We hear so much about the traits and roles of leaders. Sometimes it seems we get so focused on the performance outcomes a so-called “good” leader nudges others towards that we forget the essence of what it means to lead.

The ability to help guide, teach, and develop another human being could be considered a noble calling.  Parents do this, as do teachers, friends, mentors, and leaders in all kinds of organizations.  Managers may not see themselves this way at times, when team drama is high.  But, they too, are in a position to bring out the best of which a person is capable or squash their confidence and contribution.

I had a dialogue at a social gathering recently with a marketing manager, about developing high-performing teams using strengths intelligence. This is where each person on the team not only understands what they need for their strengths to be at play, and their performance and engagement to be high, but they know that about their teammates, too. His opinion was that many people are only interested in their own strengths and wouldn’t likely go the extra distance to learn the top strengths of their fellow team members.

Having just returned from the Gallup Strengths Summit recently, I remembered a story shared with us from, Joshua Marcuse, Executive Director of the Defense Innovation Board of the Department of Defense.  He had privately wondered about the perceived value of a team strengths training event delivered to a group for the DOD, including ex-Navy SEALS— tough guys.  Months later, he met the group leader walking down the hall in the Pentagon, carrying an orange briefcase, which indicates top-level security.  The leader stopped him, saying, “I want to show you something.” He opened the briefcase to reveal the handouts he had saved from the team training.  The heading was, What I Need to be My Best.  It was obvious these sheets were worn from frequent handling. They had notes scribbled on the margins of them.  As a leader involved in some of the most extreme situations we can imagine—truly life or death—this ex-Navy SEAL saw the value of knowing what each team member contributed in terms of their natural strengths and what they needed to bring their best game.  I believe he studied those sheets and allowed them to guide decisions based on what was best for each person and the whole.  He was invested in developing a strong group to deliver the best of which they were capable.  He might not have said it verbally, but his actions implied he saw leadership development as a noble calling.  We do too, which is why we’ve put so much into developing high People Acuity™ in the leaders with whom we work.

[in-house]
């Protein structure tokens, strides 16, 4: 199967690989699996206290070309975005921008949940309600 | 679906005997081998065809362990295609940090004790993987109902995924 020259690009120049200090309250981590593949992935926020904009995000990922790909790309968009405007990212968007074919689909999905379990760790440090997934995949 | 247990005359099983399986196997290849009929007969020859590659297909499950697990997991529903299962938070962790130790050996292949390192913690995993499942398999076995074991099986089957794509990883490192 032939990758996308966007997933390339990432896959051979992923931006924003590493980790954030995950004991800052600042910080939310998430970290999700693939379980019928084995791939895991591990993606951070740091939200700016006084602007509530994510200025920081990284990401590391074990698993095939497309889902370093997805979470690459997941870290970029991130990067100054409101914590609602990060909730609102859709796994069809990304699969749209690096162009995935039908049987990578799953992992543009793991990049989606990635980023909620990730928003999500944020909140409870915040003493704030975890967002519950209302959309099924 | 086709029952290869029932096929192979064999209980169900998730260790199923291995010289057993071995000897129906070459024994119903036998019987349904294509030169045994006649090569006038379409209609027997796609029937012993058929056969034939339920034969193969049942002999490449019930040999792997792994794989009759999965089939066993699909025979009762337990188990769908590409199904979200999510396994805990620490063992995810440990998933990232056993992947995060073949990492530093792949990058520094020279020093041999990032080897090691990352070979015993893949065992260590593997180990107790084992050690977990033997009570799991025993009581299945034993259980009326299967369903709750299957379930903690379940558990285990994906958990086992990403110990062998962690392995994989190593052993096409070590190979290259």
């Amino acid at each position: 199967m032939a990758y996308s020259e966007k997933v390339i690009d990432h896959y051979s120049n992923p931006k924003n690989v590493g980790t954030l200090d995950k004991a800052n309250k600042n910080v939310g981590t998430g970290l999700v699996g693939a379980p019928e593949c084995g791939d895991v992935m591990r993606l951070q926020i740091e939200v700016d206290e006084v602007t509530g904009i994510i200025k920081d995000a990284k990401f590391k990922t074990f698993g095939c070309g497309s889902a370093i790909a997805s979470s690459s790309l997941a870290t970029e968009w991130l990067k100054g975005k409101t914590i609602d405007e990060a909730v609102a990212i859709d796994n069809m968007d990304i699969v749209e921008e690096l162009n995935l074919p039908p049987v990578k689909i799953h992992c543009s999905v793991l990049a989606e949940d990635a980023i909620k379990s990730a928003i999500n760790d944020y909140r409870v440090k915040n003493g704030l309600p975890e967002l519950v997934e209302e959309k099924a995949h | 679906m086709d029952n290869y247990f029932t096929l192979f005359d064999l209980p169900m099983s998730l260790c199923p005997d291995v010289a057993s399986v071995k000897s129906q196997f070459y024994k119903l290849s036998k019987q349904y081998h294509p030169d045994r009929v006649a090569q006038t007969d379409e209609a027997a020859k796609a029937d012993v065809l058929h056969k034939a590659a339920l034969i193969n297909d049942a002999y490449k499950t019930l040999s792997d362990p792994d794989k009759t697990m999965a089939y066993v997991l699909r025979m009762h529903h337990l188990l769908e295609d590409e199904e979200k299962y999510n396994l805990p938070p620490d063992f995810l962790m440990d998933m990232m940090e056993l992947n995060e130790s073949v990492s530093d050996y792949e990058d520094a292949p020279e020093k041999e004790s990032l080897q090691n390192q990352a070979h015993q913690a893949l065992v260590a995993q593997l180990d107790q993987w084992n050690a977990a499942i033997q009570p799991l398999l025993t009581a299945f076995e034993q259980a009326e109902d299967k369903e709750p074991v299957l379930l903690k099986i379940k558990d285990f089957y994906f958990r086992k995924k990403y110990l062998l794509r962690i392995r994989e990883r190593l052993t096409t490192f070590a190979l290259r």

What does this mean?  For starters, it means that:

  • Understanding our own and others’ strengths is important in relationships that matter.
  • Knowing our contributions is only the beginning.
  • Understanding what our strengths need to be strong is crucial for performance.
  • Being aware of overuse and underuse of strengths is very important.  In fact, some research suggests that 66% of all weakness is tied to our strengths.
  • Knowing what triggers us and our team members (or family members) is a big deal.
  • Understanding how to adjust in order to have team needs met and every member thriving is a game changer.

When we answer a noble calling, we know there will be an investment in learning.  If you answer the noble call to lead, developing high acuity for relationships and people is crucial and worthy of your time. Understanding what each person requires to bring their best game will elevate any family, group or team, no matter what the stakes are.

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